So you think you are ready to explore some of From Software’s challenges? Does the remake of Demon Souls have you itching to go clobber giant demons? Have you decided that you like dying repeatedly to the same knight whose algorithm never changes but for some reason you still can’t beat him? If you answered yes to any of these questions, then this is the guide for you!
I started my Soulsborne journey five years ago, right after the birth of my son. Babies are cute and all, but they don’t do much, so I had some free time. Combine that with having my abdominal muscles sliced open and sitting was about all I could manage! But I could interact with my PlayStation and fight some ill-intentioned knights who wanted my death. And I did die. Repeatedly. But, I learned about who I am as a gamer through the experience. And when I finally beat the game, with my son in my lap nursing, I felt pretty damn victorious.
I was later told that Dark Souls 3 wasn’t as hard as the others in the series by someone who, I guess, wanted to diminish my accomplishment. As I have now played all the other games in the series (and beat most of them!) I can say this person was wrong. Each of these games have their challenges.
This is supposed to be a starter guide so I should get to that, I guess. There is no reason you must play the Souls games in order, but if you start with Dark Souls 1 you will find it does not have the quality-of-life improvements that Dark Souls 3 has. But the story is essentially the same. You are unkindled ash, and your job is to link the flames. (AKA you explore sweet levels and kill bosses.) If you start with DS3 and then go to DS1 you may be frustrated by the fact that you have to manually travel from one region to another when you could use the bonfire and warp there in the latest game. But, whichever one you start with, I would say start with one of these three: Demon Souls, Dark Souls 1, or Dark Souls 3.
Demon Souls is shorter, with harder world difficulty and easier bosses. (I am not saying that all the bosses are easy. I’m looking at you Tower Knight.) The game features a mechanic called “World Tendency” which influences which doors are opened, which NPCs can invade, and triggers special events. It affects the difficulty of the area. This can make runs much more difficult.
Dark Souls 1 has some difficult areas and some difficult bosses. It introduces areas that Dark Souls 3 revisits, such as Anor Londo; even some characters show up in both, such as Gwyn, Unbrakable Patches (he shows up in many From Soft games), . The game length for the main story is about 35 hours of gameplay, depending on who you ask. Dark Souls 3 is the longest, with two DLCs as well as an expansive base game. There are optional areas and bosses that you can skip altogether if they are too much. They all provide a challenge though.
If you enjoy screaming at your television and rage quitting while a centipede-infested, headless white gorilla slings his own literal poop in your face, then skip these other games and go straight to Sekiro. PSA: I have not beat it. Nor do I plan on beating it any time soon. I feel that even if I were to start a serious playthrough it would still take me a while to master all of the elements of this game.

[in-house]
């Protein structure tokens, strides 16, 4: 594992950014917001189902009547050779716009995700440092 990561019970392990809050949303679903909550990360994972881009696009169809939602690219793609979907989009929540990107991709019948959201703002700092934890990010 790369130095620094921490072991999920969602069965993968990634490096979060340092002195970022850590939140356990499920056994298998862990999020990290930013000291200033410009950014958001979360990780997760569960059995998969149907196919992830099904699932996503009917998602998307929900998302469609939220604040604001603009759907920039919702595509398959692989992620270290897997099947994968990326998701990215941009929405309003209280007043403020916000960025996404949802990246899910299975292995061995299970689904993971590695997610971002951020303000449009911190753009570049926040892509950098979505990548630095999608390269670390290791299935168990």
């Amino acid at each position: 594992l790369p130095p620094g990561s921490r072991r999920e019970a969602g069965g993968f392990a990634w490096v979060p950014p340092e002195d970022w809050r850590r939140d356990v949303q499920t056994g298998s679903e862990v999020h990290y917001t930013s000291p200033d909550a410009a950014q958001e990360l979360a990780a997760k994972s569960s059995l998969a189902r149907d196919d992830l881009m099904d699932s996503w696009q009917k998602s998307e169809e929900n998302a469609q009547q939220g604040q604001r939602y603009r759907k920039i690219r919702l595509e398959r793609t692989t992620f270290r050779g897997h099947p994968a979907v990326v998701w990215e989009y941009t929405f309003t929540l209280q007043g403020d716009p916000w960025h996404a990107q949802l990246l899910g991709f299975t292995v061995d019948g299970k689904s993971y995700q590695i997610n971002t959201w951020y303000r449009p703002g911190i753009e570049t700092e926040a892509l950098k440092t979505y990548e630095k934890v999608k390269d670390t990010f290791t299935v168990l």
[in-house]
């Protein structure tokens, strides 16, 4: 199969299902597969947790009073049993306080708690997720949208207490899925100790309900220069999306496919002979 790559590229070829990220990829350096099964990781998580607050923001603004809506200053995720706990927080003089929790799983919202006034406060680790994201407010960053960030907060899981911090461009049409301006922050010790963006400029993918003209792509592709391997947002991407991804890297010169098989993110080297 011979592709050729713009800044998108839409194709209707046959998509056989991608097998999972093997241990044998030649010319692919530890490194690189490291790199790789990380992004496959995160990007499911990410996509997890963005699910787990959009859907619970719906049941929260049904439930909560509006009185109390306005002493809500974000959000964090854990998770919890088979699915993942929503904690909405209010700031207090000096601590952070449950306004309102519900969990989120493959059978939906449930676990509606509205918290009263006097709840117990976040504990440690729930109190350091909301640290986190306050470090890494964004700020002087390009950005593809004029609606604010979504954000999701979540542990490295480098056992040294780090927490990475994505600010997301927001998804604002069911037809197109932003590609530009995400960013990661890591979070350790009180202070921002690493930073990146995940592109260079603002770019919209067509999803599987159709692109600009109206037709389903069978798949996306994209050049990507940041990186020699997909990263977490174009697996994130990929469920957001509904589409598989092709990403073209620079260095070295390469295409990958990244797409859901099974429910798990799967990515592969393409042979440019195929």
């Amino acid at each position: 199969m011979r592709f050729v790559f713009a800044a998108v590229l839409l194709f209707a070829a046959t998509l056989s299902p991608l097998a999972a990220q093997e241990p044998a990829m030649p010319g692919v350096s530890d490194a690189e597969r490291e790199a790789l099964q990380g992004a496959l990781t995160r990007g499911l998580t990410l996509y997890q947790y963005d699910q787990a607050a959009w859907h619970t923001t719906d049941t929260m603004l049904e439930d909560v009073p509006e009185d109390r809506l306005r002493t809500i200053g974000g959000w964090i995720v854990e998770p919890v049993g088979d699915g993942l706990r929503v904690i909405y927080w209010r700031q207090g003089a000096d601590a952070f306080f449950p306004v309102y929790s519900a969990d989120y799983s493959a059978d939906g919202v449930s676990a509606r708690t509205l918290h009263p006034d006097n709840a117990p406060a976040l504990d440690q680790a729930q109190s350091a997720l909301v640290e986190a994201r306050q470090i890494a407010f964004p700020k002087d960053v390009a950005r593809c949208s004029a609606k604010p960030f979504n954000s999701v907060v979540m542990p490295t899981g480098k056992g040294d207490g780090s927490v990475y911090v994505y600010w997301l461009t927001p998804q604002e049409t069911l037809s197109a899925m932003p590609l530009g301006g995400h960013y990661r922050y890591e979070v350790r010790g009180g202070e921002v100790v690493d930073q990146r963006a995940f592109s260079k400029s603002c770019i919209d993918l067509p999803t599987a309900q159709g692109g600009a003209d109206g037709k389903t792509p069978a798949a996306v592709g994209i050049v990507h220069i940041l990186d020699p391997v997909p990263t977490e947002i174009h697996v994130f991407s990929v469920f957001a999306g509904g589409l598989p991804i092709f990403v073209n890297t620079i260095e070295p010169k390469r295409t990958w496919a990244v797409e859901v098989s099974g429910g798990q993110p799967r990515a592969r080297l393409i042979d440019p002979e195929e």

However, I have saved the best for last. My favorite From Software game is Bloodborne. The setting is reminiscent of Victorian England (at least how I imagine Victorian England to be…) but with beast men, tentacle creatures, giants, and, oh yeah, some blue blobs that look like aliens but are celestial emissaries… What I learned was that Bloodborne is the (second) hardest of these games, to me personally, and I loved it.
The lore is unquestionably incomprehensible, and I have yet to figure it out. I’ve no idea why things are the way they are. And no matter which ending you pick, they all feel wrong. Like, there is no good choice to be made, and it is futile to hope for something better for these poor characters. The game explores the use of medical procedures that appear, at first, to help, but have lasting negative consequences on the people. There is also exploitation for the sake of science and what happens to test subjects that didn’t turn out as planned. Each area of the game is more horrifying than the last, and no matter how much you try to protect people, they just keep dying.
From Software games are dark and gritty. There is a lot of tight combat and slashing, a lot of unsettling creatures and monsters, and a lot of dark stories and hinted at lore. Each of these games is exceptionally replayable in order to try out a new class or to pick a different ending. And while you will feel victorious after beating your first boss or beating the game, know that the celebration will be short lived because another harder area will loom ahead of you, and you will have to gear up and keep going.
*If you have questions about Dark Souls 2, just know that it had a different creator, and the game has a different feel, but it is similar in some respects to the other titles in the series that share its name. I have yet to beat DS2, mostly because I got bored halfway through.
If you are looking for another horror themed starter guide, check out "Starter Guide: Friday the 13th" by Captain Chris.